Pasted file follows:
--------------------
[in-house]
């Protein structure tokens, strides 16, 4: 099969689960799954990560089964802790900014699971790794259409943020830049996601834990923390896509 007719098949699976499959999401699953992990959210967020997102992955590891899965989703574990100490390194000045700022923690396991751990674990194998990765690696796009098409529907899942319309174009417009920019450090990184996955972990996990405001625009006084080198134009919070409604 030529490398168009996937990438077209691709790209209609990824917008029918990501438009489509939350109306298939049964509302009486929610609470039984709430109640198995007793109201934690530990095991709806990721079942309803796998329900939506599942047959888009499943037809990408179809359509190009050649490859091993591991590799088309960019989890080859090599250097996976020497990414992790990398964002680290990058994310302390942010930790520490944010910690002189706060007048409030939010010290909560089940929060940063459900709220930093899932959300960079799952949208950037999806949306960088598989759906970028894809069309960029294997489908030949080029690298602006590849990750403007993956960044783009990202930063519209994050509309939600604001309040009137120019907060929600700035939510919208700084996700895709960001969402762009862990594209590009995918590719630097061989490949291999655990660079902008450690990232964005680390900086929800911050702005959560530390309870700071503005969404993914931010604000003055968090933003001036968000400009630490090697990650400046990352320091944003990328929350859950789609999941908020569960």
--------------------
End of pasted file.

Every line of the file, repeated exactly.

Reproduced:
[in-house]
């Protein structure tokens, strides 16, 4: 099969689960799954990560089964802790900014699971790794259409943020830049996601834990923390896509 007719098949699976499959999401699953992990959210967020997102992955590891899965989703574990100490390194000045700022923690396991751990674990194998990765690696796009098409529907899942319309174009417009920019450090990184996955972990996990405001625009006084080198134009919070409604 030529490398168009996937990438077209691709790209209609990824917008029918990501438009489509939350109306298939049964509302009486929610609470039984709430109640198995007793109201934690530990095991709806990721079942309803796998329900939506599942047959888009499943037809990408179809359509190009050649490859091993591991590799088309960019989890080859090599250097996976020497990414992790990398964002680290990058994310302390942010930790520490944010910690002189706060007048409030939010010290909560089940929060940063459900709220930093899932959300960079799952949208950037999806949306960088598989759906970028894809069309960029294997489908030949080029690298602006590849990750403007993956960044783009990202930063519209994050509309939600604001309040009137120019907060929600700035939510919208700084996700895709960001969402762009862990594209590009995918590719630097061989490949291999655990660079902008450690990232964005680390900086929800911050702005959560530390309870700071503005969404993914931010604000003055968090933003001036968000400009630490090697990650400046990352320091944003990328929350859950789609999941908020569960």